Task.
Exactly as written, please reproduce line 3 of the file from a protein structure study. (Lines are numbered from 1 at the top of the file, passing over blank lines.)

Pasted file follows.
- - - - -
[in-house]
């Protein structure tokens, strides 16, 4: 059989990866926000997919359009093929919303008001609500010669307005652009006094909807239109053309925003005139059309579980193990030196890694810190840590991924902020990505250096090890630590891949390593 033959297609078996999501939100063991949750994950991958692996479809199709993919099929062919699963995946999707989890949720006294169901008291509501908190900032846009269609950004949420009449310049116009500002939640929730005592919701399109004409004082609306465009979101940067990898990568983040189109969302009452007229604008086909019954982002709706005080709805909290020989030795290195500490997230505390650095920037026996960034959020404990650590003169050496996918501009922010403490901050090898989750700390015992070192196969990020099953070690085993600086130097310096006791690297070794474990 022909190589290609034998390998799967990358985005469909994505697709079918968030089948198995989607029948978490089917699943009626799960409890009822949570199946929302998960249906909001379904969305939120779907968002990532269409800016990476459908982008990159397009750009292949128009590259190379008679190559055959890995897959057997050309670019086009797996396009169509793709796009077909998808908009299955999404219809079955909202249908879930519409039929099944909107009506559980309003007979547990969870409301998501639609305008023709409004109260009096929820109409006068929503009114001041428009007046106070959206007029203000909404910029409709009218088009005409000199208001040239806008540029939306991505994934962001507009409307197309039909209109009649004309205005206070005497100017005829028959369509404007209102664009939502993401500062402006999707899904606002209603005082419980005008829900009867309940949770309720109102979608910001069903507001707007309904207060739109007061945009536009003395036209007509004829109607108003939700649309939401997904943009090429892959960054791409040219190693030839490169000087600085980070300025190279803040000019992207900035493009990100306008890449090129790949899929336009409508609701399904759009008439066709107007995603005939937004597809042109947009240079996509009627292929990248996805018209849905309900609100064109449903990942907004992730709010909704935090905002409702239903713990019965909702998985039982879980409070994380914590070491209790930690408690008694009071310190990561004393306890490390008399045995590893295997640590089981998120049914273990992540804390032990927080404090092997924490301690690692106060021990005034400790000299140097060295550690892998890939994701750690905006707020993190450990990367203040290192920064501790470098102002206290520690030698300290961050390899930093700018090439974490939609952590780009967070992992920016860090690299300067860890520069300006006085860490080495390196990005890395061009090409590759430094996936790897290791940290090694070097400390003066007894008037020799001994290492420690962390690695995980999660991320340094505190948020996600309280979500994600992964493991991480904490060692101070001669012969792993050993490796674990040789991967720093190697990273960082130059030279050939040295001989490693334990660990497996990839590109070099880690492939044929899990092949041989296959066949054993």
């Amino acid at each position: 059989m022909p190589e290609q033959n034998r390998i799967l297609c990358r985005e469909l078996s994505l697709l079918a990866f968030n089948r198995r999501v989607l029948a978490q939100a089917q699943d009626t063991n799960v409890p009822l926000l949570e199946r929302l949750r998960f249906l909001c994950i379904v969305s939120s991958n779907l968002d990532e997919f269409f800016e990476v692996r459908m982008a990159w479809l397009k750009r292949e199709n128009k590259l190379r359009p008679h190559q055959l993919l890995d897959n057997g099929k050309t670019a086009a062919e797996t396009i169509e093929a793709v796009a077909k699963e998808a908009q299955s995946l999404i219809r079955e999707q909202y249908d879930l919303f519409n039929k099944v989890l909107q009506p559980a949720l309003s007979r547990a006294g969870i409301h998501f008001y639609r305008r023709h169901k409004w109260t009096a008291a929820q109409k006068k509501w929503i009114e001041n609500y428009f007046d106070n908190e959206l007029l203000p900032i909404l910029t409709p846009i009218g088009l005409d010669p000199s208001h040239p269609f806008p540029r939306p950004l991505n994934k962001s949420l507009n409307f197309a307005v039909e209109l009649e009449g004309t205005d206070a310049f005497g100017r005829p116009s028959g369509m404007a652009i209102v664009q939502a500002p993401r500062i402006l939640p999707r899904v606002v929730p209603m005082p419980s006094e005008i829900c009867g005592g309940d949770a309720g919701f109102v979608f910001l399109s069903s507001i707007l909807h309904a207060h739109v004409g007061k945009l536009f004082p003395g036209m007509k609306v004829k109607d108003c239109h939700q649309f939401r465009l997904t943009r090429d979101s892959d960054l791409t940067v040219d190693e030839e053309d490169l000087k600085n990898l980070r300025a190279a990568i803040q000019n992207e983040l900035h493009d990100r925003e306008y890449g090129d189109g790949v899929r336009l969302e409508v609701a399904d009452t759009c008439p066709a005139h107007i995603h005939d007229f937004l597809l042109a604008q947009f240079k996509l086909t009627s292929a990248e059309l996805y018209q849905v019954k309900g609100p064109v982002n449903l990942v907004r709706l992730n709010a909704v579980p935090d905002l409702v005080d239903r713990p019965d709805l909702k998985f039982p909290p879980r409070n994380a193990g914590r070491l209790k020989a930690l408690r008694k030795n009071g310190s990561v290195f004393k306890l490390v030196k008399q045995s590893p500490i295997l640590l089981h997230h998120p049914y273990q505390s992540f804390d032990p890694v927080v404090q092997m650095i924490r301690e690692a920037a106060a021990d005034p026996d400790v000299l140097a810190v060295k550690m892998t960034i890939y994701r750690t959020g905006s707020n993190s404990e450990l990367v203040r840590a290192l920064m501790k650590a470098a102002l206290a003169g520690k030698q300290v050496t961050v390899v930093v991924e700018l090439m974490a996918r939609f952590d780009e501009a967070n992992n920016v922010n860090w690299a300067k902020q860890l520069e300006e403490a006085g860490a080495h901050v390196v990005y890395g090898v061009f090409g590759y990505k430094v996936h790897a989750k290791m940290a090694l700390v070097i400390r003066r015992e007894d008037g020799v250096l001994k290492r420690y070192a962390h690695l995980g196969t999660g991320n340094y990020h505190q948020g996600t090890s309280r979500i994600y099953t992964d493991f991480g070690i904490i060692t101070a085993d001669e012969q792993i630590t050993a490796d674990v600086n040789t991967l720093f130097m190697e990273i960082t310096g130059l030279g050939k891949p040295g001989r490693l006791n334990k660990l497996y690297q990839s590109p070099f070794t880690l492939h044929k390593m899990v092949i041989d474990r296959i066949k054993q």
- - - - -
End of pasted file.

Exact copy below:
């Amino acid at each position: 059989m022909p190589e290609q033959n034998r390998i799967l297609c990358r985005e469909l078996s994505l697709l079918a990866f968030n089948r198995r999501v989607l029948a978490q939100a089917q699943d009626t063991n799960v409890p009822l926000l949570e199946r929302l949750r998960f249906l909001c994950i379904v969305s939120s991958n779907l968002d990532e997919f269409f800016e990476v692996r459908m982008a990159w479809l397009k750009r292949e199709n128009k590259l190379r359009p008679h190559q055959l993919l890995d897959n057997g099929k050309t670019a086009a062919e797996t396009i169509e093929a793709v796009a077909k699963e998808a908009q299955s995946l999404i219809r079955e999707q909202y249908d879930l919303f519409n039929k099944v989890l909107q009506p559980a949720l309003s007979r547990a006294g969870i409301h998501f008001y639609r305008r023709h169901k409004w109260t009096a008291a929820q109409k006068k509501w929503i009114e001041n609500y428009f007046d106070n908190e959206l007029l203000p900032i909404l910029t409709p846009i009218g088009l005409d010669p000199s208001h040239p269609f806008p540029r939306p950004l991505n994934k962001s949420l507009n409307f197309a307005v039909e209109l009649e009449g004309t205005d206070a310049f005497g100017r005829p116009s028959g369509m404007a652009i209102v664009q939502a500002p993401r500062i402006l939640p999707r899904v606002v929730p209603m005082p419980s006094e005008i829900c009867g005592g309940d949770a309720g919701f109102v979608f910001l399109s069903s507001i707007l909807h309904a207060h739109v004409g007061k945009l536009f004082p003395g036209m007509k609306v004829k109607d108003c239109h939700q649309f939401r465009l997904t943009r090429d979101s892959d960054l791409t940067v040219d190693e030839e053309d490169l000087k600085n990898l980070r300025a190279a990568i803040q000019n992207e983040l900035h493009d990100r925003e306008y890449g090129d189109g790949v899929r336009l969302e409508v609701a399904d009452t759009c008439p066709a005139h107007i995603h005939d007229f937004l597809l042109a604008q947009f240079k996509l086909t009627s292929a990248e059309l996805y018209q849905v019954k309900g609100p064109v982002n449903l990942v907004r709706l992730n709010a909704v579980p935090d905002l409702v005080d239903r713990p019965d709805l909702k998985f039982p909290p879980r409070n994380a193990g914590r070491l209790k020989a930690l408690r008694k030795n009071g310190s990561v290195f004393k306890l490390v030196k008399q045995s590893p500490i295997l640590l089981h997230h998120p049914y273990q505390s992540f804390d032990p890694v927080v404090q092997m650095i924490r301690e690692a920037a106060a021990d005034p026996d400790v000299l140097a810190v060295k550690m892998t960034i890939y994701r750690t959020g905006s707020n993190s404990e450990l990367v203040r840590a290192l920064m501790k650590a470098a102002l206290a003169g520690k030698q300290v050496t961050v390899v930093v991924e700018l090439m974490a996918r939609f952590d780009e501009a967070n992992n920016v922010n860090w690299a300067k902020q860890l520069e300006e403490a006085g860490a080495h901050v390196v990005y890395g090898v061009f090409g590759y990505k430094v996936h790897a989750k290791m940290a090694l700390v070097i400390r003066r015992e007894d008037g020799v250096l001994k290492r420690y070192a962390h690695l995980g196969t999660g991320n340094y990020h505190q948020g996600t090890s309280r979500i994600y099953t992964d493991f991480g070690i904490i060692t101070a085993d001669e012969q792993i630590t050993a490796d674990v600086n040789t991967l720093f130097m190697e990273i960082t310096g130059l030279g050939k891949p040295g001989r490693l006791n334990k660990l497996y690297q990839s590109p070099f070794t880690l492939h044929k390593m899990v092949i041989d474990r296959i066949k054993q």